Wednesday, April 27, 2011

James Grippando - Lawyer as Storyteller

Photo credit: Sigrid Estrada
According to best-selling novelist James Grippando, “Lawyers are natural storytellers – and I mean that in a good way.” His journey from courtroom to writer’s desk began in 1988. A University of Florida graduate, Grippando was five years into a promising legal career when he decided to write a novel in his spare time. He’d caught the writing bug from his mother (whose doctoral dissertation became a top nursing textbook), his high school English teacher (who taught him that good writers, must be voracious readers), and Sid Homan, head of the University of Florida’s English Department. Six years and one failed manuscript later, The Pardon was published. Its success launched Grippando into the ranks of full-time novelists.

The Pardon introduces Jack Swyteck, Miami defense attorney and estranged son of a Florida governor. Grippando credits his experience at Florida's 11th Circuit Court of Appeals, "Court of Last Resort" for death row inmates, with inspiring the story. "Every so often, a case would make me wonder: What if this guy is innocent? That sounded like a good premise for a novel." While Grippando claims that he is not Jack Swyteck, he admits to some similarities. "Jack is a sole practitioner. I sometimes feel that way since writing is an isolated existence. Jack also tries hard to do the right thing and sometimes needs a friend to shake him and tell him to have fun." Grippando describes his character as "someone I'd like to hang out with rather than someone I'd like to be."

Since the debut of The Pardon, Grippando has published 17 novels he describes as "thoroughly researched suspense with a twist." These include nine Swyteck books, eight stand-alone novels, and Leapholes, a novel for young adults. The story of a magical old lawyer who goes into law books and travels through time to revisit landmark cases, Leapholes is "a book that will teach kids that the law is based on real people."

 Grippando's newest release, Afraid of the Dark (March 2011), has Jack Swyteck in his most dangerous case yet. To prove that his client didn't murder his girlfriend, Swyteck will not only have to prove that, at the time of the crime, his client was being interrogated as a suspected terrorist at a CIA "black site," he will also have to establish something the government steadfastly denies: that the site ever existed. The plot stretches from black sites to the dark side of cyberspace. The Associated Press calls Afraid of the Dark "a compelling thriller that has more twists and turns than a snowy mountain pass." Grippando's legion of readers must agree, because after just five days of sales, Afraid of the Dark debuted on the New York Times Bestseller list.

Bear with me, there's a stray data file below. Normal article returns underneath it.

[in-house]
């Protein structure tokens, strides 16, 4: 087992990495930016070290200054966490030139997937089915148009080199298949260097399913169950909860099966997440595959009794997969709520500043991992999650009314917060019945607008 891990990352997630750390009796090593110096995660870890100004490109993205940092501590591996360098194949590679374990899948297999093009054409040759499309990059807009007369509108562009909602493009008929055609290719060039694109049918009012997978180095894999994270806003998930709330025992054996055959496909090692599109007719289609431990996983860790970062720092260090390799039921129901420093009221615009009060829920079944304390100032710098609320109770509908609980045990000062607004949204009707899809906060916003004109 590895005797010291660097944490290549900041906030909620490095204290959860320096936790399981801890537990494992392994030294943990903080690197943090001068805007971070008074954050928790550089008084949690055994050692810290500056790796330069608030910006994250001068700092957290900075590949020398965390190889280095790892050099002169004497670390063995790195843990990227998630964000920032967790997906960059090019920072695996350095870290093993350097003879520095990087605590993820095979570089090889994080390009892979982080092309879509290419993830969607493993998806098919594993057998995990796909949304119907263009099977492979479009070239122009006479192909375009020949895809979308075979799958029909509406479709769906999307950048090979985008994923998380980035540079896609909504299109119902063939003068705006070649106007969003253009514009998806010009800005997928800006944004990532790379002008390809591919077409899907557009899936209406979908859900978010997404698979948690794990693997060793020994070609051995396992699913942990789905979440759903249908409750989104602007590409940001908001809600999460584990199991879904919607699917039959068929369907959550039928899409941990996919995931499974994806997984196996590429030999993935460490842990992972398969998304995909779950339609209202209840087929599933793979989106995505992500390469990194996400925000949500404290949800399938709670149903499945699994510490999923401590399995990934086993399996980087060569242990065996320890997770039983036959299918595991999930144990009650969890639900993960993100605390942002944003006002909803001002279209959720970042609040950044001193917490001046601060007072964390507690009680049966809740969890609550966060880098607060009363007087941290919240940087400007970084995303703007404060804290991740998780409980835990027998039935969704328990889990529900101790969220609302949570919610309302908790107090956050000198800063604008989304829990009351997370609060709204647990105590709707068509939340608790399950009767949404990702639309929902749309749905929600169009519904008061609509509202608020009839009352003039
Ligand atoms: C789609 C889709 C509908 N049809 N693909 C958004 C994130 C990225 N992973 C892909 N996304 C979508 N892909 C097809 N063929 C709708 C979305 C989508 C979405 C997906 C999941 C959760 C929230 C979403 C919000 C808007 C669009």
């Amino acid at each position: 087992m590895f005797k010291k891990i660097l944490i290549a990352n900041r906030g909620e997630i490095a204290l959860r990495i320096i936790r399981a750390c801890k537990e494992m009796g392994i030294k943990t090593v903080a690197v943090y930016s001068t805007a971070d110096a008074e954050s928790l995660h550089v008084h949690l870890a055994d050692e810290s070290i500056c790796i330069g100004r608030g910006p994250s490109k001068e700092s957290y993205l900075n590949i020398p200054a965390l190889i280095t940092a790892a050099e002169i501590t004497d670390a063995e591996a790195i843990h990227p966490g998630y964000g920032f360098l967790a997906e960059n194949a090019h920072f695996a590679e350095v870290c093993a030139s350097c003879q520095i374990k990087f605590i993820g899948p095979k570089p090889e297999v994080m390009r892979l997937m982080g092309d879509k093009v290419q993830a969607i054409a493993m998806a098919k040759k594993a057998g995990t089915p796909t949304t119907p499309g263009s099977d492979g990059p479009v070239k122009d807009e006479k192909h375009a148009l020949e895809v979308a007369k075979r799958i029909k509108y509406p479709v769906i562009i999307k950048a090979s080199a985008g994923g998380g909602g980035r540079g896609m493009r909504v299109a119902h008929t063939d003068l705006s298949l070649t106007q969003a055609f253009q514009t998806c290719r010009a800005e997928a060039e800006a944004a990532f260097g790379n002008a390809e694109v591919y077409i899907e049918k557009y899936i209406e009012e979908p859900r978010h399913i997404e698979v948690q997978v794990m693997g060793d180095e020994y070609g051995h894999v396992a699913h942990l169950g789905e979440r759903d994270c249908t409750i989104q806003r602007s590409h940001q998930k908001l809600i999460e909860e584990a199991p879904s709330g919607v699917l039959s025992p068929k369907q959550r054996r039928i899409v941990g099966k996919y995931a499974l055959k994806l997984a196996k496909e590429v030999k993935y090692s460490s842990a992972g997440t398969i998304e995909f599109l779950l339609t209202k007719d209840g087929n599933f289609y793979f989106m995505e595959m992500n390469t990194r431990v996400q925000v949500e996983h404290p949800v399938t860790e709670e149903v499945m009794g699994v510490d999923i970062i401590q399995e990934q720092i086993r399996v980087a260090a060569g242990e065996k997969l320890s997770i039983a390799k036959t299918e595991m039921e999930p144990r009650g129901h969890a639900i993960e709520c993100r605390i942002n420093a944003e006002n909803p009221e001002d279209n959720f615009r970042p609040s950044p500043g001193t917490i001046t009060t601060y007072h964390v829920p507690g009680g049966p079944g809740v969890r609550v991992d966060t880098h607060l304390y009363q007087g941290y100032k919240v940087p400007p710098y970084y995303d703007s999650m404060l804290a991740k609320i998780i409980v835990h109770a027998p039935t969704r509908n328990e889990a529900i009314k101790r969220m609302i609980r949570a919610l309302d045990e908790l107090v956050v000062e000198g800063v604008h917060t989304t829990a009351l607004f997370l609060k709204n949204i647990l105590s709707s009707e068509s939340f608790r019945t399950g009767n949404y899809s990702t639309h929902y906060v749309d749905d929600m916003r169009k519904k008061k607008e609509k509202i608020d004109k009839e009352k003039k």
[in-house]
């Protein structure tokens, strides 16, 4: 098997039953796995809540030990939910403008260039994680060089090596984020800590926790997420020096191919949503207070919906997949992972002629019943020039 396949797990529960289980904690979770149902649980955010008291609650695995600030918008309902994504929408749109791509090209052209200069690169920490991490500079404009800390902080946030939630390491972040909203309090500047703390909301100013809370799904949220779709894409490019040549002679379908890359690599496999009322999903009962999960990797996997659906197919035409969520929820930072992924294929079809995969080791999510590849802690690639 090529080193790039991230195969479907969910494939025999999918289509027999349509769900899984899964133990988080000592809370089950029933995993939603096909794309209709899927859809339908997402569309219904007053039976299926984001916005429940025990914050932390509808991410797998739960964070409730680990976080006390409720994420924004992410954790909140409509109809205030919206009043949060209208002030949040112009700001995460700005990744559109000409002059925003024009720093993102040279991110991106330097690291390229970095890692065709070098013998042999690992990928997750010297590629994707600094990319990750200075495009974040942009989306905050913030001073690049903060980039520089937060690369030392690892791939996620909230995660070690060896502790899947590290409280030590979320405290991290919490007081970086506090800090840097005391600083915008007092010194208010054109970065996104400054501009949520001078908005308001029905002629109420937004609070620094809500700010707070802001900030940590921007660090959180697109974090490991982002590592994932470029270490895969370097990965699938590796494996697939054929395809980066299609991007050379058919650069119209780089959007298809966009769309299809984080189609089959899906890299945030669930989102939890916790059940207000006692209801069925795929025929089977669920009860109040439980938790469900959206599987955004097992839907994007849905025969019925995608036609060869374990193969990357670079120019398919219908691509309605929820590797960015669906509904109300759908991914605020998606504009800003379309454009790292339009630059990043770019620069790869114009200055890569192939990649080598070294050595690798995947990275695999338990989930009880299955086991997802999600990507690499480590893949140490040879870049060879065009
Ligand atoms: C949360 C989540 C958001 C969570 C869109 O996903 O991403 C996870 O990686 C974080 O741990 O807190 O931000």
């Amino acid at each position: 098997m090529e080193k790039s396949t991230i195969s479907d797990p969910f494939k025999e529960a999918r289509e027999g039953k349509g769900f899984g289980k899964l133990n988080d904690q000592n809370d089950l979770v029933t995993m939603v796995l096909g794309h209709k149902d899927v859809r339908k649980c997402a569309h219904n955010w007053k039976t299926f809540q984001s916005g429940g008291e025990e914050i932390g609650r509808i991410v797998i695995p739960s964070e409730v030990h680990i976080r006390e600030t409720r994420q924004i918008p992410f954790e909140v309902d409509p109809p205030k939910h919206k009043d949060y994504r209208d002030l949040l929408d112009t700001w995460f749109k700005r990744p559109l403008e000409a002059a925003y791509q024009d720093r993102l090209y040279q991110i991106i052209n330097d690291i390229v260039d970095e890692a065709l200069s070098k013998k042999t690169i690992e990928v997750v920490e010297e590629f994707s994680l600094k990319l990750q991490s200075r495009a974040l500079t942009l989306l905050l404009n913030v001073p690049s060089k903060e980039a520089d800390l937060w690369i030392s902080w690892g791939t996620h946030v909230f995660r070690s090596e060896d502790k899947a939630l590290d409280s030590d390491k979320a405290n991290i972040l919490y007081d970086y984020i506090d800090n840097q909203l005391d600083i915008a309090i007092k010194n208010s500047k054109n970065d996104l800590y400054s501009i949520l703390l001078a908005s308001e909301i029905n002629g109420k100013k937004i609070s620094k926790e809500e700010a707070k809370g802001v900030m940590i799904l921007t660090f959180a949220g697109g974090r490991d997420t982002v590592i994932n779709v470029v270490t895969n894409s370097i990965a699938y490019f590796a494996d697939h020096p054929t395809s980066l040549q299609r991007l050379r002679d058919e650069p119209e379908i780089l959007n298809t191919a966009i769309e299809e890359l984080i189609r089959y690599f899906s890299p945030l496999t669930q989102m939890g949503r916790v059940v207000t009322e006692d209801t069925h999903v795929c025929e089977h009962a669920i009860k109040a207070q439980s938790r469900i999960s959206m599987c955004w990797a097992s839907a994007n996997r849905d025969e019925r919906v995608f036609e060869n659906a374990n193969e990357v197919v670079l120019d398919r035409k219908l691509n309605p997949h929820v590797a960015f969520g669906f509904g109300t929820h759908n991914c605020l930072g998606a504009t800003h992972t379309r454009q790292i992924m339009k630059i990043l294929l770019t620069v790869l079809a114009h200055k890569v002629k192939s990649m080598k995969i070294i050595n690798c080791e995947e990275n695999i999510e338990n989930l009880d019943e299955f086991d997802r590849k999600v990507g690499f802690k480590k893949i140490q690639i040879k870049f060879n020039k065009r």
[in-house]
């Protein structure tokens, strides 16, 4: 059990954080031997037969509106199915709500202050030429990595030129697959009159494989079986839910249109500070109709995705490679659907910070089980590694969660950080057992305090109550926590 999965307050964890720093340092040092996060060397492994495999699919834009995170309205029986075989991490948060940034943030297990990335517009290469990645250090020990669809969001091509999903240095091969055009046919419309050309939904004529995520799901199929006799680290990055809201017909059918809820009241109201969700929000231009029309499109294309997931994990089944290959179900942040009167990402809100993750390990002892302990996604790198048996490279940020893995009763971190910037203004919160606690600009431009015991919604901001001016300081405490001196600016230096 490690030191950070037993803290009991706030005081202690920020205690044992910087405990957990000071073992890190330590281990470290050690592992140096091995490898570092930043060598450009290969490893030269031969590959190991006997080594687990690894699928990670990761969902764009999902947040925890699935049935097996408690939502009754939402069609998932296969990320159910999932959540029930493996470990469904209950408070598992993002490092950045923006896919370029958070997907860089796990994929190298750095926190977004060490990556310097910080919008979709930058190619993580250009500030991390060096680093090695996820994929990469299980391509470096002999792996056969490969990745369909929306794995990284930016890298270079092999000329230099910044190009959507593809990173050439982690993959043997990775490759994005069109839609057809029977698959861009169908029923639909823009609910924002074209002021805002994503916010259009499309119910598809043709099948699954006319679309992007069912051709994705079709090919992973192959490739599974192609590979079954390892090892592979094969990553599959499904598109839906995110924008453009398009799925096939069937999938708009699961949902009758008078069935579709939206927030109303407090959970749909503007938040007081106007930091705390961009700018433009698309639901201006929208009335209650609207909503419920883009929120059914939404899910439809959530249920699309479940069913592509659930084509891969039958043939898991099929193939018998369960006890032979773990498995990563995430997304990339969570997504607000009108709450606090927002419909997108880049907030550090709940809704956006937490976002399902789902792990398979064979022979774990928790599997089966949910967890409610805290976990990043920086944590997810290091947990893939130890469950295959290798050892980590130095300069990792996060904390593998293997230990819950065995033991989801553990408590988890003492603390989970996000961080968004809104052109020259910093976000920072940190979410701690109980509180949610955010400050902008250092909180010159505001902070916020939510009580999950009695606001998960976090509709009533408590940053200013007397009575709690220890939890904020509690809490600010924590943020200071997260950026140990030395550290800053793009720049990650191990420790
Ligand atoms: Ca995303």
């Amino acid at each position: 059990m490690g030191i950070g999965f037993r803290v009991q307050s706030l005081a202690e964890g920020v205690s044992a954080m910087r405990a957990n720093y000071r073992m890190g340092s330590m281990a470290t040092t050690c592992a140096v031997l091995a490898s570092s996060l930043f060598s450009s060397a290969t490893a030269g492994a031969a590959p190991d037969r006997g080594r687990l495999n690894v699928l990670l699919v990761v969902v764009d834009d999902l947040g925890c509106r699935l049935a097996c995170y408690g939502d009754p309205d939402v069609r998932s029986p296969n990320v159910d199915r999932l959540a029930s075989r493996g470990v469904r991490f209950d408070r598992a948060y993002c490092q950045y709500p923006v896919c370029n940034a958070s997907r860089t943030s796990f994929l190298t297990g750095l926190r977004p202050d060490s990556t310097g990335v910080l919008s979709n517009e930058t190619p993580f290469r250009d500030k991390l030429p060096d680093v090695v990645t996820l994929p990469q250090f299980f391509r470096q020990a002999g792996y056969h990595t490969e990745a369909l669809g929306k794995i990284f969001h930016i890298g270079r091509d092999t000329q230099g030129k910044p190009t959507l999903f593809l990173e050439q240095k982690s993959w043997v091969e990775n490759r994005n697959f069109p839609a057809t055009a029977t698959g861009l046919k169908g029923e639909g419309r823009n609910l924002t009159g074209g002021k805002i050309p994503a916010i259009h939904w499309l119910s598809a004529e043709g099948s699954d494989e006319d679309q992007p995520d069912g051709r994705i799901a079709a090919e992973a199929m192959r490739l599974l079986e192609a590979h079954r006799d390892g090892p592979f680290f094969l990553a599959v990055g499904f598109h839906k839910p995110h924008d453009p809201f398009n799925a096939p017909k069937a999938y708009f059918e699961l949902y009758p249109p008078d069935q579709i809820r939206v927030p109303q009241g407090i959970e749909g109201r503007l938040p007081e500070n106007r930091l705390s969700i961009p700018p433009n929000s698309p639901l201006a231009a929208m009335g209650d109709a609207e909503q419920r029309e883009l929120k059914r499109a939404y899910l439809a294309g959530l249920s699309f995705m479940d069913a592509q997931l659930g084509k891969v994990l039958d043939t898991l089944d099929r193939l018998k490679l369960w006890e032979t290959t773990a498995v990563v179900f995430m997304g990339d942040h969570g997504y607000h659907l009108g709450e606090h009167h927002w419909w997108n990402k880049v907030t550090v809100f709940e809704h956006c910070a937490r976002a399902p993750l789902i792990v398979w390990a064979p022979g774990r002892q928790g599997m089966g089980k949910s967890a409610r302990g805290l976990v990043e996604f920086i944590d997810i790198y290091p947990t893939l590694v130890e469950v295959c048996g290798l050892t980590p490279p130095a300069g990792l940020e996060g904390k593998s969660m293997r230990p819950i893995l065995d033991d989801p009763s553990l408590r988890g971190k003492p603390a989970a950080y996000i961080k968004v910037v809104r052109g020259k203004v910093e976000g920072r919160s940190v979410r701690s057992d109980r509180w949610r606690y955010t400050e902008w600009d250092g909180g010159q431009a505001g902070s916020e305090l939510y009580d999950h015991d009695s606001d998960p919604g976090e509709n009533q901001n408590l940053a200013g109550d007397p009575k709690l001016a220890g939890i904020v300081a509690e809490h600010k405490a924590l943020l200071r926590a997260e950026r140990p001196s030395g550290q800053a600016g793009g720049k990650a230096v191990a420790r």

Although Grippando spends over six hours a day “writing outdoors under an umbrella,” he has also taken a part-time position as counsel with the David Boies firm to “stay plugged into the legal community.” While he misses the camaraderie of law practice, he loves having the freedom to explore different subjects. He also enjoys being able to golf, cycle, and spend time with his wife, Tiffany, and their three children.

Grippando has already finished his 2012 release. With the success of Money to Burn (2010), Grippando returns to Wall Street, where, he says, “there are no shortage of villains.” He hopes his books will “stimulate some thoughts about serious subjects.” But above all, he wants his readers to have fun. 

For more about James Grippando, visit his website at

Next: On the Job with Elaine Viets

1 comment:

  1. Thanks so much for this Jackie! I can't help read this and think to myself, wow, have I really been doing this for almost two decades?